Many of these jobs require some retraining for the region's already skilled workforce, and that training can be found locally. Cincinnati State and Technical College will offer a sustainable design and construction certificate and photovoltaic installer certification for those looking to install solar panels. 

"We have a highly skilled, highly experienced workforce. These jobs should be able to pay at least a fair wage that is close to what (workers) are used to making, and have structured their life around," Holzhauser said.

Planning is also underway at Cincinnati State for a campus Energy and Environment Center. University officials envision the center as a place that will be a regional leader in education and community outreach on environmental issues including energy efficiency and waste reduction. Officials specifically keep efficiency-related jobs in mind with a promise to "use technology in an environmentally responsible manner, but to also develop ways to correct problems created by past practices."

Barb Yankie, president of Homes Plus, opened a second business in 2007, Green Building Consulting, when she saw the need for energy efficiency services growing. Yankie and her employees work with builders, architects and private homeowners making sure their structures meet promised LEED, Energy Star and other efficiency standards. Business is booming.

"At times we feel like we're not able to keep up (with demand)," she said.  

In two years she's gone from a one-person operation to employing five energy auditors in her Over-the-Rhine office. She plans on hiring four or five others in the next year. Two of her employees are former longtime builders, she said.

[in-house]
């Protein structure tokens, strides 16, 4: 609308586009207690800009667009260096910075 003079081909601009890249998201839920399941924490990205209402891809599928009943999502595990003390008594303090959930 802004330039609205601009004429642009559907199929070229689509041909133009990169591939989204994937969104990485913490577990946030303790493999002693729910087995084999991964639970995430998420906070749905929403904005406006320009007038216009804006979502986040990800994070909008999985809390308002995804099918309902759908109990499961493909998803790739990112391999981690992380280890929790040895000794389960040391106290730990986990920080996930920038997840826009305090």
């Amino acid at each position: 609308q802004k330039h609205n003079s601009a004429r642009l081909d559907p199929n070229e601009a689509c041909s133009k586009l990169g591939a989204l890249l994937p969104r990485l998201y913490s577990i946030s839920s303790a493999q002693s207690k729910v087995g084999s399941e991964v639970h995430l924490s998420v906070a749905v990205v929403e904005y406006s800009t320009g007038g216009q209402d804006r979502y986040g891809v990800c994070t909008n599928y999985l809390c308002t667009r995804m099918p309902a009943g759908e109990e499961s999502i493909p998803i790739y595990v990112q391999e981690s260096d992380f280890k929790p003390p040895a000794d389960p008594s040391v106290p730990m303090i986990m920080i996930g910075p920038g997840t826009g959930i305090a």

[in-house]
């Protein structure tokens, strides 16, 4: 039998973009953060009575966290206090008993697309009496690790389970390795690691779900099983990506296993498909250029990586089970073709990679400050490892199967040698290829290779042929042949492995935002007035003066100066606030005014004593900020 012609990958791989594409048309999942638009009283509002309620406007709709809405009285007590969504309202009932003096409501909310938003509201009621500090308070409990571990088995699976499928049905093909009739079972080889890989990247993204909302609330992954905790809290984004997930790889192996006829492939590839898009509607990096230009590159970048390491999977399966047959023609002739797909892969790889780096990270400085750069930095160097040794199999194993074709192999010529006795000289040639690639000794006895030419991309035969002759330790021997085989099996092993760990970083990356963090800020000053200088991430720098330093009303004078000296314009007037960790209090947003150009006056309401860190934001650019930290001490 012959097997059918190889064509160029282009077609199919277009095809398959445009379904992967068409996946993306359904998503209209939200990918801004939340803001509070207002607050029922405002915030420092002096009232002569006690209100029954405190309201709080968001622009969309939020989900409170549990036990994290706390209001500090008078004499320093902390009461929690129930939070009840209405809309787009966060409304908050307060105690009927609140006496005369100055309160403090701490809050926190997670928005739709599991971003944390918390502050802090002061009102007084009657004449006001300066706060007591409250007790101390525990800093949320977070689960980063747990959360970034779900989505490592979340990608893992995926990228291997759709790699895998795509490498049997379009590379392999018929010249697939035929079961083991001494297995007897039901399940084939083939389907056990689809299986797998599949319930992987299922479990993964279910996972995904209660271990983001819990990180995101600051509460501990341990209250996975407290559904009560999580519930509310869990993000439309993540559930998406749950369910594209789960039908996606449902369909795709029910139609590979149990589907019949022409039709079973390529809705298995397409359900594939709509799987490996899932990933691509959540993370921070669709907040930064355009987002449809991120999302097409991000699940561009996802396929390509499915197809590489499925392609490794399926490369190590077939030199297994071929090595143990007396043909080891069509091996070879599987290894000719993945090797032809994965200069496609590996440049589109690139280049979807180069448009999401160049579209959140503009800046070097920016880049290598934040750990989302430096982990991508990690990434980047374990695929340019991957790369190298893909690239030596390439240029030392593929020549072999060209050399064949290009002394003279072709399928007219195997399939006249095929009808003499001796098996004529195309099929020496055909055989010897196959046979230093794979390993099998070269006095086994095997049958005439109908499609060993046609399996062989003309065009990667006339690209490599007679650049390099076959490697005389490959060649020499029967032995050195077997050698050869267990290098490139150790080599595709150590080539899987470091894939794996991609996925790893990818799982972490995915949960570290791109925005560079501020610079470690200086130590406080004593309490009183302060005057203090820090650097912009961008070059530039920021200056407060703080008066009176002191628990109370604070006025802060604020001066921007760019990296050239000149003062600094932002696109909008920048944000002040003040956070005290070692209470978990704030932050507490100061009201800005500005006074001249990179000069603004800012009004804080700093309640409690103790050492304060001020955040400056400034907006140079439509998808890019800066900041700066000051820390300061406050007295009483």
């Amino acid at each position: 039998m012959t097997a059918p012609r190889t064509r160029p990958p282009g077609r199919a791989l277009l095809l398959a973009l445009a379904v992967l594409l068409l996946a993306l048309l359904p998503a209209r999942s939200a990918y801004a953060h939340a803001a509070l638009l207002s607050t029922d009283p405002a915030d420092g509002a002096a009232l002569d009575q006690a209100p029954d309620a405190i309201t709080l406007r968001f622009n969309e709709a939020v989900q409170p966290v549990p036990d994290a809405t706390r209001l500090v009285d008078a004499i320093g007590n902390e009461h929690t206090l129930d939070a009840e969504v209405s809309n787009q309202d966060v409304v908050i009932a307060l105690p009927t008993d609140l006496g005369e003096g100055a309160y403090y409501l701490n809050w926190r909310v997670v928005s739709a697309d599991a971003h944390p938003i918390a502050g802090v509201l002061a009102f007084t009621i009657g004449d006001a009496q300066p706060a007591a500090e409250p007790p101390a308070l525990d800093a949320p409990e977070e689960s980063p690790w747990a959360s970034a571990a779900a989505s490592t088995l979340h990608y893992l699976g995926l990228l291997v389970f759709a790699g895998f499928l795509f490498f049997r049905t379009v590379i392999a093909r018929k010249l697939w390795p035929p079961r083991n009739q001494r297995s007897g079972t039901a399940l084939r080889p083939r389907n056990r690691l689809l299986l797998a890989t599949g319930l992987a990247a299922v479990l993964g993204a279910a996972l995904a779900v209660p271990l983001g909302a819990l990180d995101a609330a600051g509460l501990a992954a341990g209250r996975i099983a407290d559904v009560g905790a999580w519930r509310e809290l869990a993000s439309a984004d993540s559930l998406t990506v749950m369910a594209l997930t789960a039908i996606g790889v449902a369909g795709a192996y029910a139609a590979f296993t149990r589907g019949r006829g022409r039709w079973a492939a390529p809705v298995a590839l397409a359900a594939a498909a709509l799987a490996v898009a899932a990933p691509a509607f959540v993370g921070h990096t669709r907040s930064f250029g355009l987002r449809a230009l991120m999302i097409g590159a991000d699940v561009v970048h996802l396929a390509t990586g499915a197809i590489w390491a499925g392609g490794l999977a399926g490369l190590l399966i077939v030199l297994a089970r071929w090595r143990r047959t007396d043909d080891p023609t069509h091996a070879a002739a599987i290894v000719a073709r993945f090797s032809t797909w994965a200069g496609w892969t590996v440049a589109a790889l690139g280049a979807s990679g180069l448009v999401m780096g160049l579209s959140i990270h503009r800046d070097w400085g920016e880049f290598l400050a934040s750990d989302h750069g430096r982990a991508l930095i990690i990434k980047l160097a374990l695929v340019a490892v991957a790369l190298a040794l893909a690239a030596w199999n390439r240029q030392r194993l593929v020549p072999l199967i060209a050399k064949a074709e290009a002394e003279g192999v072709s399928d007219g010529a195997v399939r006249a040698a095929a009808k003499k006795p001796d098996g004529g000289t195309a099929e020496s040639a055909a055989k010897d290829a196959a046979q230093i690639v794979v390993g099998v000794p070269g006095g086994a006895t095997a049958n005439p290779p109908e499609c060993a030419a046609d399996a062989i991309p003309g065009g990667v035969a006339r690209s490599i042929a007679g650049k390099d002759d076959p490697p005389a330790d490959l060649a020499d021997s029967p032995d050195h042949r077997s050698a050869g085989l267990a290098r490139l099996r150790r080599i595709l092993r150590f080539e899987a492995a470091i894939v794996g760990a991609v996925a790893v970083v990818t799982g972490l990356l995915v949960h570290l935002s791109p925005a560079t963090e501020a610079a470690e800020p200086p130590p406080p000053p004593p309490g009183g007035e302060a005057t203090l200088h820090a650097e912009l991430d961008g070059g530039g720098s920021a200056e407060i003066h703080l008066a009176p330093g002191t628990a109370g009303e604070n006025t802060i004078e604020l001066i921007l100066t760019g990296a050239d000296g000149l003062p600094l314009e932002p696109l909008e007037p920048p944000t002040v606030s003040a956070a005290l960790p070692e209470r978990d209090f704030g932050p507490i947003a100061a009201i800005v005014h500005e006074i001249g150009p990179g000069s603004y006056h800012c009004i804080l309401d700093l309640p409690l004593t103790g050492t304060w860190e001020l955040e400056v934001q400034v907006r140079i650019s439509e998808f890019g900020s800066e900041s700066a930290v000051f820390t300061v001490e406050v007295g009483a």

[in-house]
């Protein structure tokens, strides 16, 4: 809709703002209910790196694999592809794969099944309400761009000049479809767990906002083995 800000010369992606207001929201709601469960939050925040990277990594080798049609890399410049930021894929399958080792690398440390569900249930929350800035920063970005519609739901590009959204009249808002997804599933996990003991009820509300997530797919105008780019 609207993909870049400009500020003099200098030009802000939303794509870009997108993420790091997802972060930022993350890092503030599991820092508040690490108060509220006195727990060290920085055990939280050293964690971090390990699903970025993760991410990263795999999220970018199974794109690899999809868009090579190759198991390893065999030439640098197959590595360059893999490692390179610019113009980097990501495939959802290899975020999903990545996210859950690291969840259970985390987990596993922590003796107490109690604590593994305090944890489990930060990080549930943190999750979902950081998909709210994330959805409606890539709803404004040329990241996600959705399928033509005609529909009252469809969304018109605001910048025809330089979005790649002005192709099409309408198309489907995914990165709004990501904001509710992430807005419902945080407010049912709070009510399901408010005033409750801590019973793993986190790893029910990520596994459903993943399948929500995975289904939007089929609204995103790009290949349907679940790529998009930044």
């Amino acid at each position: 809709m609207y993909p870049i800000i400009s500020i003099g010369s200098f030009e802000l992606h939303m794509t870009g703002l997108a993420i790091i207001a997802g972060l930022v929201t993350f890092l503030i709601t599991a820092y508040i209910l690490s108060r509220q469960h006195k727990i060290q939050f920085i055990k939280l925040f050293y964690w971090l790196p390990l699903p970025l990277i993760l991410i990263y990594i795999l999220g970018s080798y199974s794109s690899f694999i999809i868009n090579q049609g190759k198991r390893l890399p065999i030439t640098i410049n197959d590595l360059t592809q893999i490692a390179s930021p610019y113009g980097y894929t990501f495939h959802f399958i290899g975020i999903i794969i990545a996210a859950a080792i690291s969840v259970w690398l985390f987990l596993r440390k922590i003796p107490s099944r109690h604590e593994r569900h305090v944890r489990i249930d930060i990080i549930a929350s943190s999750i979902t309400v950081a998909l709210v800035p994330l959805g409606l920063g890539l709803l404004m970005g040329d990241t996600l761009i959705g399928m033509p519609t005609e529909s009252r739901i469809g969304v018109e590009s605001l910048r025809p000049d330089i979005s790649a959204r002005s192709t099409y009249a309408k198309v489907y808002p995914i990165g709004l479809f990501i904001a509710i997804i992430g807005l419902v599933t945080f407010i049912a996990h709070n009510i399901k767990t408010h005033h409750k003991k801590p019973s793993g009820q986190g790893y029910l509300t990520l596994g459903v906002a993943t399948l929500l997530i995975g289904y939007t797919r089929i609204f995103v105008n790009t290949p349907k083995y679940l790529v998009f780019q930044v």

"They were builders for over 25 years, their construction knowledge was perfect. We trained them in the energy efficiency and green pieces. They jumped in whole heartedly," Yankie said.

Job creation is one thing, but fostering demand for those jobs is another. Creating a local culture that cares about and is willing to put money into energy efficiency plays a large role in growing this sector of the Cincinnati economy. Again, the Greater Cincinnati Energy Alliance is stepping in to cultivate awareness, through grassroots community education.

One of the best ways to get the region's attention is to appeal to homeowners and business owner's financial self-interest, Holzhauser said. In other words, they'll be letting people know that spending money on energy efficiency improvements can save money in the family or business budget. Many improvements usually can pay for themselves in just a few short years. Most buildings can save 25-30% in energy costs with cost-effective retrofits that pay for themselves from their savings over five to seven years, according to the organization.

To drive the point home, the Energy Alliance will soon begin canvassing some Cincinnati neighborhoods, offering residents energy efficient CFL bulbs for their homes.

"Energy efficiency is affordable today. Depending on the improvement it can pay for itself in as little as a year," Holzhauser said. "We want people to know everything that is available today, how to install the CFL, and the fact that Duke provides free home audits (to customers) and rebates."

Photography by Scott Beseler